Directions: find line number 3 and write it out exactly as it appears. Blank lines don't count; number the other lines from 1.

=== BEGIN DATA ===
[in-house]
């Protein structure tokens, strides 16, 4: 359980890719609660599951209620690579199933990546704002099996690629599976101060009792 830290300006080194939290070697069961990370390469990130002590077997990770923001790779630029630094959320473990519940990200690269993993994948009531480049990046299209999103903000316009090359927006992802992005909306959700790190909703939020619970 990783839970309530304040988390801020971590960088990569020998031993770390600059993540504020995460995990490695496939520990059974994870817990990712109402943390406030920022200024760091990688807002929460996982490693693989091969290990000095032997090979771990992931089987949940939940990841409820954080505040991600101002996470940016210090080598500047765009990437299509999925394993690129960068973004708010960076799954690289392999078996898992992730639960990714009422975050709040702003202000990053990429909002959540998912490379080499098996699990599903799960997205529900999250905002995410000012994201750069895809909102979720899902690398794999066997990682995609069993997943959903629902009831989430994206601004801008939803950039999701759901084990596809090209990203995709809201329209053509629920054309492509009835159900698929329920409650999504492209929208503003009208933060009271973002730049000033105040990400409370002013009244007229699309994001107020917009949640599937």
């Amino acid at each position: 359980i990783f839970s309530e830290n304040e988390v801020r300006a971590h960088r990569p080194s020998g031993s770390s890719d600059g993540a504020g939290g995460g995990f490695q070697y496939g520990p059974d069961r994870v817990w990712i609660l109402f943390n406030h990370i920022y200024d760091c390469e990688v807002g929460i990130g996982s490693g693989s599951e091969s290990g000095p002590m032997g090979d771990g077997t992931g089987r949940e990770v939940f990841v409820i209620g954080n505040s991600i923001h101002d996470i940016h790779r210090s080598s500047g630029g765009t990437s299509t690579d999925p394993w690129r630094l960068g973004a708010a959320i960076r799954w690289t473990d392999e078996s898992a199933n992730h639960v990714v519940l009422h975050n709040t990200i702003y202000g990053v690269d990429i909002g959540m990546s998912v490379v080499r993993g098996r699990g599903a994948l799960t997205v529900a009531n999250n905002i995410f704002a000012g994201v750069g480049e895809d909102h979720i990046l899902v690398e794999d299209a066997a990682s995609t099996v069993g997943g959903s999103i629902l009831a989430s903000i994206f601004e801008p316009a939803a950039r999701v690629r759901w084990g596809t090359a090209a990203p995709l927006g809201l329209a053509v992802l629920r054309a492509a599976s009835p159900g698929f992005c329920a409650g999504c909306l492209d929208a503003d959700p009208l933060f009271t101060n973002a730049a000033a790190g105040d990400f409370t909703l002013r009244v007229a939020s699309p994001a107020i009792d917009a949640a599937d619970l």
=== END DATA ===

């Amino acid at each position: 359980i990783f839970s309530e830290n304040e988390v801020r300006a971590h960088r990569p080194s020998g031993s770390s890719d600059g993540a504020g939290g995460g995990f490695q070697y496939g520990p059974d069961r994870v817990w990712i609660l109402f943390n406030h990370i920022y200024d760091c390469e990688v807002g929460i990130g996982s490693g693989s599951e091969s290990g000095p002590m032997g090979d771990g077997t992931g089987r949940e990770v939940f990841v409820i209620g954080n505040s991600i923001h101002d996470i940016h790779r210090s080598s500047g630029g765009t990437s299509t690579d999925p394993w690129r630094l960068g973004a708010a959320i960076r799954w690289t473990d392999e078996s898992a199933n992730h639960v990714v519940l009422h975050n709040t990200i702003y202000g990053v690269d990429i909002g959540m990546s998912v490379v080499r993993g098996r699990g599903a994948l799960t997205v529900a009531n999250n905002i995410f704002a000012g994201v750069g480049e895809d909102h979720i990046l899902v690398e794999d299209a066997a990682s995609t099996v069993g997943g959903s999103i629902l009831a989430s903000i994206f601004e801008p316009a939803a950039r999701v690629r759901w084990g596809t090359a090209a990203p995709l927006g809201l329209a053509v992802l629920r054309a492509a599976s009835p159900g698929f992005c329920a409650g999504c909306l492209d929208a503003d959700p009208l933060f009271t101060n973002a730049a000033a790190g105040d990400f409370t909703l002013r009244v007229a939020s699309p994001a107020i009792d917009a949640a599937d619970l």